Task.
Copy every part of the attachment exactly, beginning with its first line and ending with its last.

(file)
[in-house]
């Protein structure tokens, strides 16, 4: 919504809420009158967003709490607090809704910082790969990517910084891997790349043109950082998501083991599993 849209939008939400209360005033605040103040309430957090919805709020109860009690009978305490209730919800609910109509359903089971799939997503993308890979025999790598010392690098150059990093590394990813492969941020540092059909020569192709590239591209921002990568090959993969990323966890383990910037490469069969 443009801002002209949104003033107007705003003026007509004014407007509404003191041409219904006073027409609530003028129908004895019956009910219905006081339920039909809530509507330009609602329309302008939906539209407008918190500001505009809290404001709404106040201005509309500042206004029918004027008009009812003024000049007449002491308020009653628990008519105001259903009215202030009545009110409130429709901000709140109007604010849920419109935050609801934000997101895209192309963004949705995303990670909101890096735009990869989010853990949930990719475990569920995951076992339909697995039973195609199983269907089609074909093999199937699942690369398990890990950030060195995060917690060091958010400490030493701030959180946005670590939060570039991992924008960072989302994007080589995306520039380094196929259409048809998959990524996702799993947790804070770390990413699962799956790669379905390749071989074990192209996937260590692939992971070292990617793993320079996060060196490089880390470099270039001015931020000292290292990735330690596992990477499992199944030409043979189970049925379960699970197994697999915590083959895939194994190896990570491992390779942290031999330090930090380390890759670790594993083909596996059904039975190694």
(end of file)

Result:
[in-house]
């Protein structure tokens, strides 16, 4: 919504809420009158967003709490607090809704910082790969990517910084891997790349043109950082998501083991599993 849209939008939400209360005033605040103040309430957090919805709020109860009690009978305490209730919800609910109509359903089971799939997503993308890979025999790598010392690098150059990093590394990813492969941020540092059909020569192709590239591209921002990568090959993969990323966890383990910037490469069969 443009801002002209949104003033107007705003003026007509004014407007509404003191041409219904006073027409609530003028129908004895019956009910219905006081339920039909809530509507330009609602329309302008939906539209407008918190500001505009809290404001709404106040201005509309500042206004029918004027008009009812003024000049007449002491308020009653628990008519105001259903009215202030009545009110409130429709901000709140109007604010849920419109935050609801934000997101895209192309963004949705995303990670909101890096735009990869989010853990949930990719475990569920995951076992339909697995039973195609199983269907089609074909093999199937699942690369398990890990950030060195995060917690060091958010400490030493701030959180946005670590939060570039991992924008960072989302994007080589995306520039380094196929259409048809998959990524996702799993947790804070770390990413699962799956790669379905390749071989074990192209996937260590692939992971070292990617793993320079996060060196490089880390470099270039001015931020000292290292990735330690596992990477499992199944030409043979189970049925379960699970197994697999915590083959895939194994190896990570491992390779942290031999330090930090380390890759670790594993083909596996059904039975190694």